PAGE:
In an alternative embodiment of the present invention illustrated in FIG. 3, predefined portions of the directory arrays 301 and corresponding data arrays 302 of the cache system are operated in a conventional manner, while one or more other predetermined portions 392 of the cache data arrays are preferably used to store directory information relating to an off-chip next-level cache system (not shown). More specifically, the cache system depicted in FIG. 3 is preferably operable in one of at least two different modes. In a first mode (Mode 1), the conventional tag match unit 305 is preferably enabled and secondary tag match unit 370 is disabled. In this mode, in a cache system having N data arrays (0 through N−1) and N corresponding directory arrays, data array 0 392 and the remaining N−1 directory arrays, along with directory array 0 390 and remaining N−1 directory arrays, are used in a conventional fashion and no directory tags or information relating to the external higher level cache are stored in the data arrays 302. In essence, this mode does not utilize the data arrays 302 to support an external cache system.

With continued reference to FIG. 3, in a second mode of operation (Mode 2), tag match 305 is preferably enabled and tag match 370 is enabled. In this mode, at least one of the cache data arrays (e.g., data array 0 392) is used for maintaining directory information/tags for a next higher level external cache system (not shown). The remaining portion(s) of the cache data arrays 302 and corresponding cache directory arrays 301 (e.g., non-shaded data and directory arrays) are preferably used in their conventional manner.

As previously mentioned, it is preferred that the operational mode of the system is selected based upon data values stored in a configuration register, although the present invention similarly contemplates that the mode of operation may be hardwired or otherwise fixed. When operating in Mode 2, the directory information stored in the data array 392 is used for the maintenance of an external cache data array. More specifically, if the tag match 370 indicates that data corresponding to the address input 300 is present in the external cache data array, the Hit Out signal 380 and address input 300 may be used to retrieve/access the data from the external cache data array. If the tag match 370 indicates that such data is not present in the external cache data array, by indicating a “miss” on the Miss Out signal line 381, the address input 300 can be used to retrieve the desired data from the next higher level of memory in the system hierarchy.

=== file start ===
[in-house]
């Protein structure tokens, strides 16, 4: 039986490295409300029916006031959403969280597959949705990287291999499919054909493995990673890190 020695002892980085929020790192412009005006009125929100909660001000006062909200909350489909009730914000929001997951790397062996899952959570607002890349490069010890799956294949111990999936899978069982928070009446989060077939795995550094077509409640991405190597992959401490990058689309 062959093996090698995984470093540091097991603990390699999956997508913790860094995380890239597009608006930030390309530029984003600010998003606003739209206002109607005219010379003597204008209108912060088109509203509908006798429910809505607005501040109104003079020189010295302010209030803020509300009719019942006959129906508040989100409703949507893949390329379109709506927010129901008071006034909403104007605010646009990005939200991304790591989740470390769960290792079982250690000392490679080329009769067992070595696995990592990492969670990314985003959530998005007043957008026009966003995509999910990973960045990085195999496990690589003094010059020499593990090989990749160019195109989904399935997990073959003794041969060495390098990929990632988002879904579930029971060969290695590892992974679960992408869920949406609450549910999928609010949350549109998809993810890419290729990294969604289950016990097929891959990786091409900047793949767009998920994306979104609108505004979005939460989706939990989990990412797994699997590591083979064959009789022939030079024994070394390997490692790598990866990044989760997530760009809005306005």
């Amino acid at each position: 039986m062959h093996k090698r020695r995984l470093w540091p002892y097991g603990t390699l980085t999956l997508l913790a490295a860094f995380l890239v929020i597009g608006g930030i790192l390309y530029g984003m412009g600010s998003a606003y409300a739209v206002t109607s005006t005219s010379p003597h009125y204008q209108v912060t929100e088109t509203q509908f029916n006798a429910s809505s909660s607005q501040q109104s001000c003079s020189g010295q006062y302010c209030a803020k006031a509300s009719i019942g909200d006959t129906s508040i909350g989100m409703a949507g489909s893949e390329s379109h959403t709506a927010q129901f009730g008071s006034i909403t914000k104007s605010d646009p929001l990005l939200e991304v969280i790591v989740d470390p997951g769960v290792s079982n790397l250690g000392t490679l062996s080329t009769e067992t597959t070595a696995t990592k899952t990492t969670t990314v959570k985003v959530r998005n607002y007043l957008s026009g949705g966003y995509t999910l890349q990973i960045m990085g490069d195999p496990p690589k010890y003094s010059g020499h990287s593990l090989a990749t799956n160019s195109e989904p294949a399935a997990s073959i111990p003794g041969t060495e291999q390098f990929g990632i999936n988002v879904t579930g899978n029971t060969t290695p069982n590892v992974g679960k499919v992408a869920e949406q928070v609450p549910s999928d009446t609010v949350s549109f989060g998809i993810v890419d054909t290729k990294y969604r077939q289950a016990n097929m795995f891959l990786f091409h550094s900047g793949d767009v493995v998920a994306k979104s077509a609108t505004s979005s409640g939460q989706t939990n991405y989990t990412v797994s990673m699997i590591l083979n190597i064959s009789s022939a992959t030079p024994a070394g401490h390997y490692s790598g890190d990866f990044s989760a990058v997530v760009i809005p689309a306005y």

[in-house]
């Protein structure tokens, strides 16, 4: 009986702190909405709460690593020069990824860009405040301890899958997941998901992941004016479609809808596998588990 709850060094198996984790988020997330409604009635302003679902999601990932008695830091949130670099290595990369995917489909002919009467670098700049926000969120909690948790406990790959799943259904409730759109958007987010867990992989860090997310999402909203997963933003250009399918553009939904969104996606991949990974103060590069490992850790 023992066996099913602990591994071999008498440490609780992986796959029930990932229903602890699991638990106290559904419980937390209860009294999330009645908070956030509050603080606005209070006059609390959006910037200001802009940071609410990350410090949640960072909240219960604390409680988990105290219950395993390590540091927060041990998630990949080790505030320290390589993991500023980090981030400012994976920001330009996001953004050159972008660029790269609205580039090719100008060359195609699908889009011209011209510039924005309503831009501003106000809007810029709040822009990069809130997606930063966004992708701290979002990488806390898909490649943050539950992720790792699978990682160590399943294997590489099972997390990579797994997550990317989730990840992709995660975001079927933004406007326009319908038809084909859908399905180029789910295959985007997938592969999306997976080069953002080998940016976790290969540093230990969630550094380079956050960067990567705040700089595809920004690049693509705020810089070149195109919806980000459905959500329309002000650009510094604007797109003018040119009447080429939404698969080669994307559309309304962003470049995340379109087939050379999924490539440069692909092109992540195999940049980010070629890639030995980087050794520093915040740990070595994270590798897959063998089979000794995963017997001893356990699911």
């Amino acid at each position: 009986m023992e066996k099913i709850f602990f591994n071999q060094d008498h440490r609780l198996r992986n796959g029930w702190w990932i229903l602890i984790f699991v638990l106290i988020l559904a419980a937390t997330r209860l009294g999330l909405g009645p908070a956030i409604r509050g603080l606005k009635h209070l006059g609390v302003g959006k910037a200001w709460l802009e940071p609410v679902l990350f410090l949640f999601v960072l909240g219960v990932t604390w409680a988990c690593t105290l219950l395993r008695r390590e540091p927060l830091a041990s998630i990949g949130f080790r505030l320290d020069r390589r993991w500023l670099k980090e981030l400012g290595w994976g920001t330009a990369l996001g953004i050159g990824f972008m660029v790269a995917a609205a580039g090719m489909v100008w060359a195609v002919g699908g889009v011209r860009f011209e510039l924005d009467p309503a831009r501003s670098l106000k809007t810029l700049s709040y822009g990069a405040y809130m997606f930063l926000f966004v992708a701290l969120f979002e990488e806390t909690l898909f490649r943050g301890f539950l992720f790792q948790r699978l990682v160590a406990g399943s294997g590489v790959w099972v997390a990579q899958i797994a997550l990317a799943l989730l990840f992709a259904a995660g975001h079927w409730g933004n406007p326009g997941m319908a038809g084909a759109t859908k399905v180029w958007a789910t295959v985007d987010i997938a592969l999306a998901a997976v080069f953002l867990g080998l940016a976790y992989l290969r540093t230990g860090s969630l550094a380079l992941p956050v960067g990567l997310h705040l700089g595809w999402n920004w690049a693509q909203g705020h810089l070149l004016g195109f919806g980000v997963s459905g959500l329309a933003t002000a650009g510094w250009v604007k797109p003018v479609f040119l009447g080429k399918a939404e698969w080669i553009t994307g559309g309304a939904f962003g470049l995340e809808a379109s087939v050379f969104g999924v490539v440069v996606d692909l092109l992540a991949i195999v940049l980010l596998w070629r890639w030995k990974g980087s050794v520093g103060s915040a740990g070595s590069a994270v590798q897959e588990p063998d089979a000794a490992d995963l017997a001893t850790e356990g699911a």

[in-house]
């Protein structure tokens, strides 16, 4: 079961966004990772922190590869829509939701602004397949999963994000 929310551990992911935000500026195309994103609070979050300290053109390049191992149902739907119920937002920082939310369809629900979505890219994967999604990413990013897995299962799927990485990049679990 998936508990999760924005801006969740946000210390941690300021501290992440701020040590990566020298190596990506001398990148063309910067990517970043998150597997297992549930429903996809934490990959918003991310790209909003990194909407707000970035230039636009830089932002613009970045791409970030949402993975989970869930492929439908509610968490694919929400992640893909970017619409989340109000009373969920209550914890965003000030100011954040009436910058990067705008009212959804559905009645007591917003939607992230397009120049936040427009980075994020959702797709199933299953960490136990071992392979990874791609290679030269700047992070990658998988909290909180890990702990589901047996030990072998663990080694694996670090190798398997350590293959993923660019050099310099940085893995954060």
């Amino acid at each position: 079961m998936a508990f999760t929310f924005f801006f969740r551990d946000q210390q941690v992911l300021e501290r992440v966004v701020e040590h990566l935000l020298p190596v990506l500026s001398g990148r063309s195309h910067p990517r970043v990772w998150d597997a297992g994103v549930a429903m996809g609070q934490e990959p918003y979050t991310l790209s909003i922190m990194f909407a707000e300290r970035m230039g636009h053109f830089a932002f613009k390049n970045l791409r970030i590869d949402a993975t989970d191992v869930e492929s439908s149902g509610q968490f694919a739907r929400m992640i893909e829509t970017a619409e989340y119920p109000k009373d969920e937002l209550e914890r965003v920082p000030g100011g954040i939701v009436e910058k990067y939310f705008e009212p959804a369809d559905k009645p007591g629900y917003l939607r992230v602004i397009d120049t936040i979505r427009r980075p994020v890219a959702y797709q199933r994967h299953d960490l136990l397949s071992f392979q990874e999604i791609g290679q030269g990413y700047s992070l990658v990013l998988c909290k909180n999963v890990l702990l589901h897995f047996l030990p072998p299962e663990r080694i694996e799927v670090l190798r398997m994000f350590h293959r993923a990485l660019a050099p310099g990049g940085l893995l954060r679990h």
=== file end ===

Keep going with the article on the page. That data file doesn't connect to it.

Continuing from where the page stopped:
An exemplary cache system illustrating the alternative embodiment of the present invention, as discussed herein above and shown in FIG. 3, will now be described. This example is used for illustrative purposes only and is not meant to limit the present invention to the precise embodiment described. Assume, for example, that the cache architecture is a 4 MB L2 cache with four-way set-associativity, and 128 byte lines. This cache system includes four 1 MB cache data arrays which are used as follows:

(1) in Mode 1, the four 1 MB cache data arrays are used in a conventional manner;

(2) in Mode 2,

(i) System A: three of the four 1 MB cache data arrays are used in a conventional manner; however, one of the four 1 MB cache data arrays is used to store directory information for a 64 MB L3 cache system (direct mapped, 128 byte lines); or

(ii) System B: one of the four 1 MB cache data arrays is used in a conventional manner, however, three of the four 1 MB cache data arrays are used to store directory information for a 160 MB L3 cache system (five-way set-associative, 128 byte lines).

This cache system assumes a 40 byte address space, wherein the row and column offsets, together, select a single L3 congruence class (group of directory entries) stored in the L2 data arrays.

More specifically, for this example consider that the following are address fields, with bit widths indicated for the above mentioned L2 cache for the two possible L2/L3 cache configurations:

L2 address fields Tag Row Offset Line Offset
(20b) (13b) (7b)
L2/3 address fields Tag Column Offset Row Offset Line Offset
(system A) (14b) (6b) (13b) (7b)
L2/3 address fields Tag Column Offset Row Offset Line Offset
(system B) (15b) (5b) (13b) (7b)

With reference to the above illustrative example, Table 1 below provides comparisons for each of the two systems A and B described above.

TABLE 1
Comparison of Example System A and System B
SYSTEM A SYSTEM B DESCRIPTION
4 MB 4 MB L2 capacity
128 128 Bytes/line
7 7 Line offset (bits)
4 4 L2 associativity
8192 8192 L2 rows